It is no coincidence this is happening now. With the NHS under huge pressure to make efficiencies and the boom years of funding about to end, this is all about saving money.
The NHS Alliance's Dr Michael Dixon has said that vertical integration would be a 'huge step backwards'. The move certainly seems at odds with the push to make the NHS more accountable to, and better involve, local patients.
Of immediate concern is what will happen to community services if they are run by organisations with little understanding of primary care. The NHS Alliance has warned of redundancies and scaled-back provision.
What would this mean for practices' relationships with services such as district nursing and health visiting, which in some areas have already suffered greatly due to PCT reorganisation and cost saving?
In addition, health commentators have been warning for years that foundation trusts hoover up money and resources from health economies. PCTs, often with less experienced and less well-paid managers, have frequently struggled to negotiate change, especially moving services into the community.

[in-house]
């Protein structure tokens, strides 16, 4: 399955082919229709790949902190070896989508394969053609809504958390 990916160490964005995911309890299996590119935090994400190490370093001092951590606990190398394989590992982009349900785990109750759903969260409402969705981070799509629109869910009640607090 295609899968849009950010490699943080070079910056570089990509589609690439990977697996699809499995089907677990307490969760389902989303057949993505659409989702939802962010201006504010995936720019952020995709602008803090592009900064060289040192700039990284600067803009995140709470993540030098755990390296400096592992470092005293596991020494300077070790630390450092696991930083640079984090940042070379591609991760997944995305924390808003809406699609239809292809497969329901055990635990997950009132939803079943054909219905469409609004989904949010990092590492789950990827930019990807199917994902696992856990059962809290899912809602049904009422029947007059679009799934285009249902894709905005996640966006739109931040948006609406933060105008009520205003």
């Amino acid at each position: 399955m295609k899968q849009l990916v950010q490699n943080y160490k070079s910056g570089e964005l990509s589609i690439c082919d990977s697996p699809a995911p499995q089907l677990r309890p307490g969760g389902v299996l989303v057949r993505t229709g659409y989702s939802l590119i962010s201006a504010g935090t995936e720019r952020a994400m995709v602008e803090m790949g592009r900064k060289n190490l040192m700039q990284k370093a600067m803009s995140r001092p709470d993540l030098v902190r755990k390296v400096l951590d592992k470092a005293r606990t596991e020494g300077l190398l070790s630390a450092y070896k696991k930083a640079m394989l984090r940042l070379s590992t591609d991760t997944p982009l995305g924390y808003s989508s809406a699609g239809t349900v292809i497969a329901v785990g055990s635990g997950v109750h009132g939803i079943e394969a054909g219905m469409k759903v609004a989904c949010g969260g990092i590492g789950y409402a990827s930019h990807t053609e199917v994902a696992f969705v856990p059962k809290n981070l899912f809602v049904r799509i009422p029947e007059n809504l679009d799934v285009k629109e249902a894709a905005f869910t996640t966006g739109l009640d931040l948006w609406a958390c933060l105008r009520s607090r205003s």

Commissioners will have an even tougher time if they come up against 'super providers' that can 'do it all'. It is debatable how much commissioning there would be left to do and whether commissioners would have influence over such powerful organisations.
All this could happen at a time when both Labour and the Conservatives expect GP practices to take greater responsibility for commissioning, with the Tories saying that GPs who fail consistently to balance their books will lose their contracts.
If these changes come to pass it will do little to persuade those GPs who do not want to commission that now is the time to get involved - and this factor could scupper many of the politicians' plans.